"Just by the pub, please," I say, adding the hilarious aside, "I'm going to get drunk tonight! Ha!" The driver is silent; no polite return "ha" from him. I remember Barrymore confessed in the tabloids recently to having had a drink problem which he has conquered. He is now off the booze permanently. So much for my hilarious aside. I pay. He gives me my change. "One last thing," he says, sticking a bit of paper and a pen in front. "Do you mind signing this for my son?" What can I do? I bite the bullet and write "To Darren. Alwright! Best wishes", and then almost illegibly I sign Michael Barrymore. I give it back and he doesn't look at it, thankfully. "That's brilliant. He'll be over the moon! Lovely talking to you!" "And you, bye!" "See you Harry, be lucky!" He drives off. "See you Harry," he said. "See you Harry." What about Russ Abbott? And my Saturday show? I am, frankly, puzzled.

ON ONE of the news pages of last week's Independent on Sunday it was reported that I had won the Golden Rose of Montreux, the top prize at the Montreux Television Festival. This is not true. I won the Silver Rose which is the second prize, and the ginger-haired genius Chris Evans won the Golden Rose. This was not, however, a piece of sloppy journalism. I actually gave the false information to a friend in a private letter. I have long suspected this friend, a homosexual who has paid several visits to my home with his boyfriend, of leaking absurdly flattering information about me to the press. So I set this trap, and he took the bait. I am saddened that a friend has turned out to be a traitor, and I apologise to Mr Evans for the pain, suffering and abject misery caused to him and his family by this sad affair.

JOHN Major announced on Friday that he was introducing "people's power". He promised to consult the grassroots of the Tory party about what policies the Government should follow before the election. Knowing Tory grassroots as we do, I predict the following results:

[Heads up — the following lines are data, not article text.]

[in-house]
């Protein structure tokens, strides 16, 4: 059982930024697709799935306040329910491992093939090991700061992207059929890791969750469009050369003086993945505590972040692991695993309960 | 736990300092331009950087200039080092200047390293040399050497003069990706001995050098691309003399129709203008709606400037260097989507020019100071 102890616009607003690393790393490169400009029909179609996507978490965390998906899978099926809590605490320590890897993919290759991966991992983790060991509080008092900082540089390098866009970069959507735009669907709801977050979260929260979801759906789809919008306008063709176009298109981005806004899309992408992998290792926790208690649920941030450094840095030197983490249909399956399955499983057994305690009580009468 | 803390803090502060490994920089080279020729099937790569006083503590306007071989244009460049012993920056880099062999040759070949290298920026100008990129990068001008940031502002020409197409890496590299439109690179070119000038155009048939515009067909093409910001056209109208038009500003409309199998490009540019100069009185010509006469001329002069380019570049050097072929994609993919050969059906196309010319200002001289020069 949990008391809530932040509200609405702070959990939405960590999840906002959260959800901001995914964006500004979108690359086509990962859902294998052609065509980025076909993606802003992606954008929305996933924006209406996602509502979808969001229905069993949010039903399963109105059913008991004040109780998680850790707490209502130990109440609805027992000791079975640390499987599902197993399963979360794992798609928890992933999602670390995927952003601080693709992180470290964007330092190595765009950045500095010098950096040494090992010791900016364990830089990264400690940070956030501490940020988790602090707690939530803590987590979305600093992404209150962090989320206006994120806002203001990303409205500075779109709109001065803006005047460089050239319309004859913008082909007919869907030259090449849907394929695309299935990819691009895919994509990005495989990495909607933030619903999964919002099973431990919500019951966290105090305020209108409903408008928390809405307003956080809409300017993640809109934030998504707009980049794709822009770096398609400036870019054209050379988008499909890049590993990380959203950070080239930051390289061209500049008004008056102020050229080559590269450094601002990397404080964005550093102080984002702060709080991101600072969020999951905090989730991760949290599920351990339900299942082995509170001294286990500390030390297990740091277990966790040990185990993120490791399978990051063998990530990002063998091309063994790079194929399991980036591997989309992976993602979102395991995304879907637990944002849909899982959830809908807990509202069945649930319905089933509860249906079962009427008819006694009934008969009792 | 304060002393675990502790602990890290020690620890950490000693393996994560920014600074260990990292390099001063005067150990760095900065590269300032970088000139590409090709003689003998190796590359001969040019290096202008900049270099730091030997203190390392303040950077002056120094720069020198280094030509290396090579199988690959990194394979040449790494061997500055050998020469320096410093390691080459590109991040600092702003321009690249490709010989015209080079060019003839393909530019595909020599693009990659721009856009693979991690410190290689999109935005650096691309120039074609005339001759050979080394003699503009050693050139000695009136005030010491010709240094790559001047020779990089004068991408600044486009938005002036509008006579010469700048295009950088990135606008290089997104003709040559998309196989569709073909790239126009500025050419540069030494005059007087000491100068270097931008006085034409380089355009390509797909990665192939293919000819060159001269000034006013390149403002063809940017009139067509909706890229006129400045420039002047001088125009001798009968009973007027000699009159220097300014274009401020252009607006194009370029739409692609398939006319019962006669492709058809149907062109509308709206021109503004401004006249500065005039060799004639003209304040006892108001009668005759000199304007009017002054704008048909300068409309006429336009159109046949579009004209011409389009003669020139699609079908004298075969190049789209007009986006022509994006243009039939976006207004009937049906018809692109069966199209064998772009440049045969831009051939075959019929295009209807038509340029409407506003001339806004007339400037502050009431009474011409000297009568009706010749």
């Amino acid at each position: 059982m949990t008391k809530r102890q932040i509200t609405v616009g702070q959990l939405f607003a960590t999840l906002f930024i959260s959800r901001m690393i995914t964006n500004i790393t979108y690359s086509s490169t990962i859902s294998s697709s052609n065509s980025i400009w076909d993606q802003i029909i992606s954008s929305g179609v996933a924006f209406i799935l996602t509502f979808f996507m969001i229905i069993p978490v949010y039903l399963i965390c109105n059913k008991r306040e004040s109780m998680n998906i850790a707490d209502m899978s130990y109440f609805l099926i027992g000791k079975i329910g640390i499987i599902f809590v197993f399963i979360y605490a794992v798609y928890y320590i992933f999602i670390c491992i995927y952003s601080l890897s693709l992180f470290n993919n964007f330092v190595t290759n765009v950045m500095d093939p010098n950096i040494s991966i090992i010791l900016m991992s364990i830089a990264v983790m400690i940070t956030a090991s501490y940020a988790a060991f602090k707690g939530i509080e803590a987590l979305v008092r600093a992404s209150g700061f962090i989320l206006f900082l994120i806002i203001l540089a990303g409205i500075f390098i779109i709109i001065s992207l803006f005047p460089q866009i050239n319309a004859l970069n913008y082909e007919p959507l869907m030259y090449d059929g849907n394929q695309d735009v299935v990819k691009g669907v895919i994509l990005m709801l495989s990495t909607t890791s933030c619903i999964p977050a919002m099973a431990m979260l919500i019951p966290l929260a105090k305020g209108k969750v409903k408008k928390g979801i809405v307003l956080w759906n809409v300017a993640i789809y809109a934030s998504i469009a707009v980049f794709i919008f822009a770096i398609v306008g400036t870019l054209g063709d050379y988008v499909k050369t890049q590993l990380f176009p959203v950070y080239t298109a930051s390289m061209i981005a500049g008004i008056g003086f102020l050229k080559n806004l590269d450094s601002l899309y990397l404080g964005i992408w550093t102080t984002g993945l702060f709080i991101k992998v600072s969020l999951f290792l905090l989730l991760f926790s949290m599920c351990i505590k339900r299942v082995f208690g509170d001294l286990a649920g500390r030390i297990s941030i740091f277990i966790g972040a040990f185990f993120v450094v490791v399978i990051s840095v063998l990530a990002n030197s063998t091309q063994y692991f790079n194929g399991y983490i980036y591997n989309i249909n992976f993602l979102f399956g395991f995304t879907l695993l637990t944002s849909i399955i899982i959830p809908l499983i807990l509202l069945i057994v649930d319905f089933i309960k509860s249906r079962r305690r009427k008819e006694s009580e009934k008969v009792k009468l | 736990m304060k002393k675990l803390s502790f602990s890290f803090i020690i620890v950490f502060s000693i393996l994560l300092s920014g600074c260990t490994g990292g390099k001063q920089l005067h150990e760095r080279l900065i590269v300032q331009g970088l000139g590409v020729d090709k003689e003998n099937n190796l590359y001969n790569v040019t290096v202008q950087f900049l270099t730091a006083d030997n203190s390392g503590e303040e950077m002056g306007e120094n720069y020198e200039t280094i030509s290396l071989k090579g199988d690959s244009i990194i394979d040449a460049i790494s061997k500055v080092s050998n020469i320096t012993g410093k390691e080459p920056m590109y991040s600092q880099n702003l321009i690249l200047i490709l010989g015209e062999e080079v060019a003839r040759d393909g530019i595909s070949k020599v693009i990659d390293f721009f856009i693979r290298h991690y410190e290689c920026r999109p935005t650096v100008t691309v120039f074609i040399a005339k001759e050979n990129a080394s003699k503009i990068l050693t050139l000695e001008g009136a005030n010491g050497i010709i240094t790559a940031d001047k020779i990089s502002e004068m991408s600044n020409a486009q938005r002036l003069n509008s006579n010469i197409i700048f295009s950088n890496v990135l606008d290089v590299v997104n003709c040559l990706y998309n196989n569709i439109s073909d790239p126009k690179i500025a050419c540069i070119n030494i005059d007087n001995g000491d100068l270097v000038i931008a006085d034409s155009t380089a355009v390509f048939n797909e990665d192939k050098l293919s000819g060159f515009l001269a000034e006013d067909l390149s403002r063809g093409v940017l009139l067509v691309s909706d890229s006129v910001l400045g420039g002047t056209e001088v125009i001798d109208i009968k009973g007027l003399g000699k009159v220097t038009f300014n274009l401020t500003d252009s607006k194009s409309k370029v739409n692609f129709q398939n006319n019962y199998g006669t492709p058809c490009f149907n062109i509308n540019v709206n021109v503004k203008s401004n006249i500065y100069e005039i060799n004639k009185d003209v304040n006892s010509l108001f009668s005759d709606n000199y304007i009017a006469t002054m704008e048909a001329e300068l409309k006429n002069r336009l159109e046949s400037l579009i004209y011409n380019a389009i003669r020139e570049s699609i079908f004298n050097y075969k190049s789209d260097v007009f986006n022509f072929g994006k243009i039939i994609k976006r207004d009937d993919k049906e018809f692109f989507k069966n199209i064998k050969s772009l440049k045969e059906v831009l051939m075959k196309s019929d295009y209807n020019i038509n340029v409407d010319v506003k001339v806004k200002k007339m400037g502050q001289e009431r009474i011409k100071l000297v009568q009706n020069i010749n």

1 Birch the queers.

2 Hang the hippies.

3 Send back the nig-nogs.

4 Get that Heseltine man to have his hair cut.

5 Birch the queers again.

KENNETH Clarke is in trouble with the Bank of England and the City for not putting up interest rates. According to Eddie George, the economy is growing too fast so interest rates must rise to counter the supposed inflationary threat. In lay terms, I interpret this to mean that people are working much harder, causing economic growth, and they're in danger of spending their money, which is what the recession-hit shops want them to do. But Eddie George and the City seem to think this is wrong, and that if people work harder they should be punished by having their mortgages increased. Anyway, Mr Clarke refused to do Mr George's dirty work, so the latter's friends in the City have been punishing him by flogging the pound like mad all week so that it has fallen to its lowest-ever level against everything again. This means the harder-working people who've helped the economy grow will find their summer holidays have shot up in price, thereby causing the extra inflation Mr George claims he doesn't want. So when the inflation Mr George and the City have caused is announced, who will they blame? The Chancellor, of course, for not putting up interest rates.